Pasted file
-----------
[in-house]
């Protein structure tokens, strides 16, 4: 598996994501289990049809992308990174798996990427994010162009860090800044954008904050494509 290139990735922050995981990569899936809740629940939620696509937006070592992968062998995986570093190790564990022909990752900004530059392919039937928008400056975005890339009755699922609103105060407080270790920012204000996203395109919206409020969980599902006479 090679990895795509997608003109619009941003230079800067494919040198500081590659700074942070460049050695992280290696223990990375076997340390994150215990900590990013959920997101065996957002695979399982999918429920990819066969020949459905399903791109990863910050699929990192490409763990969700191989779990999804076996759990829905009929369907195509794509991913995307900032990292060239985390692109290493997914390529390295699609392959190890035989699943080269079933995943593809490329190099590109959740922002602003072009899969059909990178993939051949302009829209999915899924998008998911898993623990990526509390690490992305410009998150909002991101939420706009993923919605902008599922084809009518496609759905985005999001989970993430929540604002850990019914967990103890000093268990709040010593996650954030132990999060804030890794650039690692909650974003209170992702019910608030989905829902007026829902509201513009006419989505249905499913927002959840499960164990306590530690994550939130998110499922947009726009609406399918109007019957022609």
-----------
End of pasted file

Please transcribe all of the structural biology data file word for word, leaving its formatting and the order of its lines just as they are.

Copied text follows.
[in-house]
């Protein structure tokens, strides 16, 4: 598996994501289990049809992308990174798996990427994010162009860090800044954008904050494509 290139990735922050995981990569899936809740629940939620696509937006070592992968062998995986570093190790564990022909990752900004530059392919039937928008400056975005890339009755699922609103105060407080270790920012204000996203395109919206409020969980599902006479 090679990895795509997608003109619009941003230079800067494919040198500081590659700074942070460049050695992280290696223990990375076997340390994150215990900590990013959920997101065996957002695979399982999918429920990819066969020949459905399903791109990863910050699929990192490409763990969700191989779990999804076996759990829905009929369907195509794509991913995307900032990292060239985390692109290493997914390529390295699609392959190890035989699943080269079933995943593809490329190099590109959740922002602003072009899969059909990178993939051949302009829209999915899924998008998911898993623990990526509390690490992305410009998150909002991101939420706009993923919605902008599922084809009518496609759905985005999001989970993430929540604002850990019914967990103890000093268990709040010593996650954030132990999060804030890794650039690692909650974003209170992702019910608030989905829902007026829902509201513009006419989505249905499913927002959840499960164990306590530690994550939130998110499922947009726009609406399918109007019957022609």